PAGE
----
I am thinking about different solutions for one problem. Assume we have K sorted linked lists and we are merging them into one. All these lists together have N elements.

The well known solution is to use priority queue and pop / push first elements from every lists and I can understand why it takes `O(N log K)`

time.

But let's take a look at another approach. Suppose we have some `MERGE_LISTS(LIST1, LIST2)`

procedure, that merges two sorted lists and it would take `O(T1 + T2)`

time, where `T1`

and `T2`

stand for `LIST1`

and `LIST2`

sizes.

What we do now generally means pairing these lists and merging them pair-by-pair (if the number is odd, last list, for example, could be ignored at first steps). This generally means we have to make the following "tree" of merge operations:

`N1, N2, N3...`

stand for `LIST1, LIST2, LIST3`

sizes

`O(N1 + N2) + O(N3 + N4) + O(N5 + N6) + ...`

`O(N1 + N2 + N3 + N4) + O(N5 + N6 + N7 + N8) + ...`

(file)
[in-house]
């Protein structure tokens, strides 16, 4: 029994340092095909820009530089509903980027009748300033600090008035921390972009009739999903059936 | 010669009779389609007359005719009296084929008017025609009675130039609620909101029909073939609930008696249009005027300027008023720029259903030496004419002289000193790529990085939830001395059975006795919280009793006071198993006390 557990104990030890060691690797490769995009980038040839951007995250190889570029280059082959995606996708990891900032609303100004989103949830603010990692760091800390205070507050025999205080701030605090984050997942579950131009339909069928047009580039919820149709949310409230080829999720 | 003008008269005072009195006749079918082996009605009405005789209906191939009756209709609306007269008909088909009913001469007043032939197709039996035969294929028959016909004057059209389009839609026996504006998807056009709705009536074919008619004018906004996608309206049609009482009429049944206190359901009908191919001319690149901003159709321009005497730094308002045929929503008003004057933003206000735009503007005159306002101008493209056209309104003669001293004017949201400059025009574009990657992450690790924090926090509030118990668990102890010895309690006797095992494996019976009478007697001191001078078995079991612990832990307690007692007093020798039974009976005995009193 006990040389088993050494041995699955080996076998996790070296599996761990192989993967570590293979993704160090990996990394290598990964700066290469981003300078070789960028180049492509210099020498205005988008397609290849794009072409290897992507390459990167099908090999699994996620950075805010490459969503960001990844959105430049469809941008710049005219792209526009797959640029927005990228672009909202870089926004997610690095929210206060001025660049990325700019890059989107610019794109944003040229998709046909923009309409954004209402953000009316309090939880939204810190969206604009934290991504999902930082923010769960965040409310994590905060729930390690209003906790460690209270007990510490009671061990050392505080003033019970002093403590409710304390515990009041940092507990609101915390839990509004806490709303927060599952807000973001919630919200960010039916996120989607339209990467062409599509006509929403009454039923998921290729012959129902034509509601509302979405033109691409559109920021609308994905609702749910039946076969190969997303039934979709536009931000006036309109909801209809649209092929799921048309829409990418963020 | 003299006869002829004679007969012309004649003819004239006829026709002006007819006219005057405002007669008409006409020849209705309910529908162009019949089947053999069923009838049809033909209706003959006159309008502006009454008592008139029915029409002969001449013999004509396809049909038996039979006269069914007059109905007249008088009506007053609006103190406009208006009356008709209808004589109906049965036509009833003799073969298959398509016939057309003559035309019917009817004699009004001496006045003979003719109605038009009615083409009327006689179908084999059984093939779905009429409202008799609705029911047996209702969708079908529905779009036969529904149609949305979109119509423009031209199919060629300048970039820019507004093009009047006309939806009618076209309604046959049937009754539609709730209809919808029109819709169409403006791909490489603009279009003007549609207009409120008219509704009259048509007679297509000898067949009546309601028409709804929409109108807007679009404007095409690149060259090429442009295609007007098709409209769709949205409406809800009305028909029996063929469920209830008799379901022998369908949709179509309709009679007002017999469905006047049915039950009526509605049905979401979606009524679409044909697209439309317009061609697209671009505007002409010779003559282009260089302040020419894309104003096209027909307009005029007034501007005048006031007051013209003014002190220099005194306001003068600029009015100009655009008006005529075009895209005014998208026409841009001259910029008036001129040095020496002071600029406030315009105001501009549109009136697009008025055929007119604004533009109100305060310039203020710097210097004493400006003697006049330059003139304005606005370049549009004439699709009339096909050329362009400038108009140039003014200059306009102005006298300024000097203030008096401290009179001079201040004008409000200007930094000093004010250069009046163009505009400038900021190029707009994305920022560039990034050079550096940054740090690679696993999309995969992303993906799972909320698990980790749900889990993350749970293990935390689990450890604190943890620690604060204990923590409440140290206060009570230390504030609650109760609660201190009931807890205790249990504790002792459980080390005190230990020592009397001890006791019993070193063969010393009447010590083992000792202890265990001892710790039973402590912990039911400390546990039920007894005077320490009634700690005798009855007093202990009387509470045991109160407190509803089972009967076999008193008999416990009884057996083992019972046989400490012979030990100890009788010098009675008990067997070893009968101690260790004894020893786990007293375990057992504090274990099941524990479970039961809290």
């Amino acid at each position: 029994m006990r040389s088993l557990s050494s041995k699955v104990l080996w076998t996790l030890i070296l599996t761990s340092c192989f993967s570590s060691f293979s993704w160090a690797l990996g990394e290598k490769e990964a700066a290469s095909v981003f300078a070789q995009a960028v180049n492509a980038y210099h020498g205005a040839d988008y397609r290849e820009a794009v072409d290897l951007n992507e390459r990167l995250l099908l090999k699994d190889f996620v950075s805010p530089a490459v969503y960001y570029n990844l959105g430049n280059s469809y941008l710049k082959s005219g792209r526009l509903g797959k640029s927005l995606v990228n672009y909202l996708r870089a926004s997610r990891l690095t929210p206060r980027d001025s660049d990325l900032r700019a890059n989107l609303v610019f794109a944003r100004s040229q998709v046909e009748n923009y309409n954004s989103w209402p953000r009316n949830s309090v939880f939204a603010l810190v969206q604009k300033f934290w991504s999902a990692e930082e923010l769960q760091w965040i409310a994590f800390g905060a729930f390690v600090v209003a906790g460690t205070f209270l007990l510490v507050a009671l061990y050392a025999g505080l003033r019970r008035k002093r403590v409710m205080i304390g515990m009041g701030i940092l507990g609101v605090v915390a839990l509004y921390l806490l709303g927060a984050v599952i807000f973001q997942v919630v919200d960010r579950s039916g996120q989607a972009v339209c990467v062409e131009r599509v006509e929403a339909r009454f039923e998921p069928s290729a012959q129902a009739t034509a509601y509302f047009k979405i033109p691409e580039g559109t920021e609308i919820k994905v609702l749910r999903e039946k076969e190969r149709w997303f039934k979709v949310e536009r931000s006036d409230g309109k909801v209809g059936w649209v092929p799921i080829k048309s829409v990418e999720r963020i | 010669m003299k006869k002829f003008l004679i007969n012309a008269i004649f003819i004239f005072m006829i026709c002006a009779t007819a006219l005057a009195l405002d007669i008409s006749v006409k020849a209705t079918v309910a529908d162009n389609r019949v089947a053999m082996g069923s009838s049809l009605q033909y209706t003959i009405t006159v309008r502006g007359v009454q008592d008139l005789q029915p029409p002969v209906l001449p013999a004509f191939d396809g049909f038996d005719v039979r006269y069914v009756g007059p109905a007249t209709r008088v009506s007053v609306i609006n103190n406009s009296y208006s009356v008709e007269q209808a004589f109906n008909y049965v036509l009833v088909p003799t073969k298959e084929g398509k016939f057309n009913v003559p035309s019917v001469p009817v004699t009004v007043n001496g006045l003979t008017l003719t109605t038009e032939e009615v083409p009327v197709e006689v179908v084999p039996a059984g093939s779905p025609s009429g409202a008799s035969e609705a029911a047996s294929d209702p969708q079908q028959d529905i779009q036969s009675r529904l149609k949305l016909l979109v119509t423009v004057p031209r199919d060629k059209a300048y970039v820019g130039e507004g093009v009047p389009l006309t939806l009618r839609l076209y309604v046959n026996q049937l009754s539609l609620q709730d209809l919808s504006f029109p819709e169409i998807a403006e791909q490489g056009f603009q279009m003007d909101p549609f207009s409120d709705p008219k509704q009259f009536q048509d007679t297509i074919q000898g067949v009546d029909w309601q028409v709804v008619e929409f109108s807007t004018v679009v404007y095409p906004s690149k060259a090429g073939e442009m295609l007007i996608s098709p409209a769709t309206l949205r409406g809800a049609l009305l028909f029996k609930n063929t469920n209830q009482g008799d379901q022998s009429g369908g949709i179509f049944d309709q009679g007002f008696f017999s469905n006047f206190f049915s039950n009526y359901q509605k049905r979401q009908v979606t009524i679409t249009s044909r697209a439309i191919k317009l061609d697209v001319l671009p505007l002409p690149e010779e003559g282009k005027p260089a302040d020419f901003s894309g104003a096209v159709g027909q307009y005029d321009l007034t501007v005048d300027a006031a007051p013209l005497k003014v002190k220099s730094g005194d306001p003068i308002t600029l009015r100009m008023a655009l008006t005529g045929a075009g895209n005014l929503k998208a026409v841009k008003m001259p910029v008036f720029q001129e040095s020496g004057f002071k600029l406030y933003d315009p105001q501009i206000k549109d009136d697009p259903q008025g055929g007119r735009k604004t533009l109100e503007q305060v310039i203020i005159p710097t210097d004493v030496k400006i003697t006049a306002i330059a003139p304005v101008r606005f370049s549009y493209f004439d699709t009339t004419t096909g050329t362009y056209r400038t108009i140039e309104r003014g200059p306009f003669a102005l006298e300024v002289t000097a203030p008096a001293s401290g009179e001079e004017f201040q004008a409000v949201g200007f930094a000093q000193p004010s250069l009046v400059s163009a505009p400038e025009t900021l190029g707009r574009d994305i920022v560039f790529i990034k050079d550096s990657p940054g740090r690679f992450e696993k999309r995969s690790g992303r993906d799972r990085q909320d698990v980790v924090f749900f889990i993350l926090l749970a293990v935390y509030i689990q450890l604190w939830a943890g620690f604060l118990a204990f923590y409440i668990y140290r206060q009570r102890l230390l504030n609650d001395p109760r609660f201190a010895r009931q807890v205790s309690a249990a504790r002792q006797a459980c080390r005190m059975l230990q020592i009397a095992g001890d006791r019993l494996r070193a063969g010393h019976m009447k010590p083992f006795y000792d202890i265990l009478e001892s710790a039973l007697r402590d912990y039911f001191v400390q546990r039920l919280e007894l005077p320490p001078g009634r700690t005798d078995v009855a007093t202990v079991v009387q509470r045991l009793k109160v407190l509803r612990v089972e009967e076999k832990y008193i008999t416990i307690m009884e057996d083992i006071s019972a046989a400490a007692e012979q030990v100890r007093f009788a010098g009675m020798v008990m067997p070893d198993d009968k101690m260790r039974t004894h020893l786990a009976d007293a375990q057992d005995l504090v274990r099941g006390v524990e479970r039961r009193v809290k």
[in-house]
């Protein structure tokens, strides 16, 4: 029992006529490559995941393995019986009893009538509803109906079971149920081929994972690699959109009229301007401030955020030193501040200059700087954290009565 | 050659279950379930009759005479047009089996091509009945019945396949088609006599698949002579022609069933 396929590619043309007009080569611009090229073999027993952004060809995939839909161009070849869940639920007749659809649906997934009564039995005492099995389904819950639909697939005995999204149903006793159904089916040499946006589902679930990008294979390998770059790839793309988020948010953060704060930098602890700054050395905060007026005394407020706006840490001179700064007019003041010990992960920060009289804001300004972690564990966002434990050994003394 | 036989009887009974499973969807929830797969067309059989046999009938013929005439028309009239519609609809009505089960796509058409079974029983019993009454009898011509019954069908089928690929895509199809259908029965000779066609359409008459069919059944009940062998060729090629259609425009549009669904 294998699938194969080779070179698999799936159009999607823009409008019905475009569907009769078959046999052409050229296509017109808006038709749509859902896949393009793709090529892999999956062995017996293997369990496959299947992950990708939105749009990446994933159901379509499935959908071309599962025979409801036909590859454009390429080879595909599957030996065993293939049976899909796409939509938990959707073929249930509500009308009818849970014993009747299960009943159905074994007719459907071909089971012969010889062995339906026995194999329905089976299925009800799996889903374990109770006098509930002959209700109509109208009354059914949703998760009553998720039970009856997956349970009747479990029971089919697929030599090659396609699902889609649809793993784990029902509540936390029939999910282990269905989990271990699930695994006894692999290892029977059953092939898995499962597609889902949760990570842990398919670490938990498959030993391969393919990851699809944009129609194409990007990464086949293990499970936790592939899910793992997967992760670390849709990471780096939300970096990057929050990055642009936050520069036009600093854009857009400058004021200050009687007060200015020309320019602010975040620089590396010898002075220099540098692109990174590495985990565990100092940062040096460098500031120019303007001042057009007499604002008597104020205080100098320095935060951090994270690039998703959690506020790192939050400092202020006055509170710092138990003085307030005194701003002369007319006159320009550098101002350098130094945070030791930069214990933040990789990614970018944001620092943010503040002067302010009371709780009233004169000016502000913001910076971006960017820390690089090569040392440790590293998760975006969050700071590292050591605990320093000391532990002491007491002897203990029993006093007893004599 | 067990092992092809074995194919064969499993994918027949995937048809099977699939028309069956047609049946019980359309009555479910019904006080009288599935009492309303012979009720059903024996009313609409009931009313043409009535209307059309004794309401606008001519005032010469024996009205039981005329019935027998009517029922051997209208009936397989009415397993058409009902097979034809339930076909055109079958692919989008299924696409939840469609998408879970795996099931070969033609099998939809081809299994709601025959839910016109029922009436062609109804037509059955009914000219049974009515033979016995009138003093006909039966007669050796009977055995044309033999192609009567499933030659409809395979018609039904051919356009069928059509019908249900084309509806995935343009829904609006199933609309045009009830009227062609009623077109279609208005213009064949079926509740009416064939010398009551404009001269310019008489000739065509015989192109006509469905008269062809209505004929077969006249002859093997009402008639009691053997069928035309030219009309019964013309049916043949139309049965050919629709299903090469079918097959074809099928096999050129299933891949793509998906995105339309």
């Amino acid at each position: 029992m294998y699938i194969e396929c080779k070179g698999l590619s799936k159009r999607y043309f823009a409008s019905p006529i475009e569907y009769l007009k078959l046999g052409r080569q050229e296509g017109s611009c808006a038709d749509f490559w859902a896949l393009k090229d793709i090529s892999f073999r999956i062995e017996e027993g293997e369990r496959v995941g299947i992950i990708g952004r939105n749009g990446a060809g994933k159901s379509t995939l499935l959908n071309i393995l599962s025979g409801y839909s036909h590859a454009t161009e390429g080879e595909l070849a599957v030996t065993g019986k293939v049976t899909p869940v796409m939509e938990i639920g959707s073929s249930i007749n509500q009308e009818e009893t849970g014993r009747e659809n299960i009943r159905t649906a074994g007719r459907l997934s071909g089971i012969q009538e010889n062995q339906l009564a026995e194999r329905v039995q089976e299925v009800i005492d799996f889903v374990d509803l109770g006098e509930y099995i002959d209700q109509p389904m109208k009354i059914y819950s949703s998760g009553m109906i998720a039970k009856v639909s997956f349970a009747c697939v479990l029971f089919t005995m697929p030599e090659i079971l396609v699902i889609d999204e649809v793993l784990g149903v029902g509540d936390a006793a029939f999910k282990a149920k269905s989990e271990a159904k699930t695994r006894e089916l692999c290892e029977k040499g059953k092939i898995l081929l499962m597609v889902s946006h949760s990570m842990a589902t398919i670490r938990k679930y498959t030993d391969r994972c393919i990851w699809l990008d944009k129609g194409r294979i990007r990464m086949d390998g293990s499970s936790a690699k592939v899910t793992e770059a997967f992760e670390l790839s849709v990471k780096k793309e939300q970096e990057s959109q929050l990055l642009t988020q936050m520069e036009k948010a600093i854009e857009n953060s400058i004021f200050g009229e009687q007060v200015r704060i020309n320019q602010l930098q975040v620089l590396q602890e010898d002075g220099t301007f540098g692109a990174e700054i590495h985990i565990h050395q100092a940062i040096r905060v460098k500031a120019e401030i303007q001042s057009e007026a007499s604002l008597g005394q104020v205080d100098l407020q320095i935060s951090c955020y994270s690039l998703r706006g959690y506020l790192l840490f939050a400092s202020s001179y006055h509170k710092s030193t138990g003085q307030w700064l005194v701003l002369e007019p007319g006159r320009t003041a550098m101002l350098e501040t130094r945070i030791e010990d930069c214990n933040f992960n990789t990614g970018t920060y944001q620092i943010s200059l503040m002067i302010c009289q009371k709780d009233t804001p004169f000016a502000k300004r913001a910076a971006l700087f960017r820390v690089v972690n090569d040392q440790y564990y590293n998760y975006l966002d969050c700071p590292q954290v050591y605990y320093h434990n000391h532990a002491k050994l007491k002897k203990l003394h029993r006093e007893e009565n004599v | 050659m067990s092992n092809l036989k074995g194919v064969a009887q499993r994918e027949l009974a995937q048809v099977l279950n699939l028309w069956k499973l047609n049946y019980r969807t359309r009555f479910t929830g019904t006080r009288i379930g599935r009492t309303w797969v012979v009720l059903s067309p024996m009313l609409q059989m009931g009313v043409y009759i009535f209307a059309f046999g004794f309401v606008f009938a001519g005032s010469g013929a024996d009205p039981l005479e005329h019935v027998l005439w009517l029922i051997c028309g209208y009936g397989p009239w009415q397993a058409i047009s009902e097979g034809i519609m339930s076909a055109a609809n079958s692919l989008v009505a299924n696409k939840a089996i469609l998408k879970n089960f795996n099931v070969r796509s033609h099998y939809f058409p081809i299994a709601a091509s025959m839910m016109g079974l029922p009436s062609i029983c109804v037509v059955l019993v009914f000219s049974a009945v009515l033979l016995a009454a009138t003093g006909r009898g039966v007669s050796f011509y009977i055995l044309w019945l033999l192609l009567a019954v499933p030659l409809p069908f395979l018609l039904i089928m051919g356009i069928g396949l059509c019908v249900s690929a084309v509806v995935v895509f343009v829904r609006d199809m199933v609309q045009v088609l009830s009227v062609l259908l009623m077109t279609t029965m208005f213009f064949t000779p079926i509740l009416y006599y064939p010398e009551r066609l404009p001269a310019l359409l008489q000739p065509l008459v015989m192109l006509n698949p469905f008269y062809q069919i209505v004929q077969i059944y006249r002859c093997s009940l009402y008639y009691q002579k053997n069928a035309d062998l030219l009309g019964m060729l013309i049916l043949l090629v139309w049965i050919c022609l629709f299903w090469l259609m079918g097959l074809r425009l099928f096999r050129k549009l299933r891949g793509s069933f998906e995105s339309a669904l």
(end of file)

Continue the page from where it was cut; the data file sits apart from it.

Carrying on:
`O(N1 + N2 + N3 + N4 + .... + NK)`

*It looks obvious that there will be log(K) of these rows, each of them implementing O(N) operations, so time for MERGE(LIST1, LIST2, ... , LISTK) operation would actually equal O(N log K).*

**My friend told me (two days ago) it would take O(K N) time. So, the question is - did I f%ck up somewhere or is he actually wrong about this? And if I am right, why doesn't this 'divide&conquer' approach can't be used instead of priority queue approach?**

`N`

in this problem defines the total number of elements in ALL lists, not the average number of elements for one of the lists. – Costantino Rupert Apr 24 '10 at 17:14K elements that would be touched upon no matter what strategy you use. So, complexity can not be brought down from O(NK). – user3401643 Jan 17 '15 at 9:49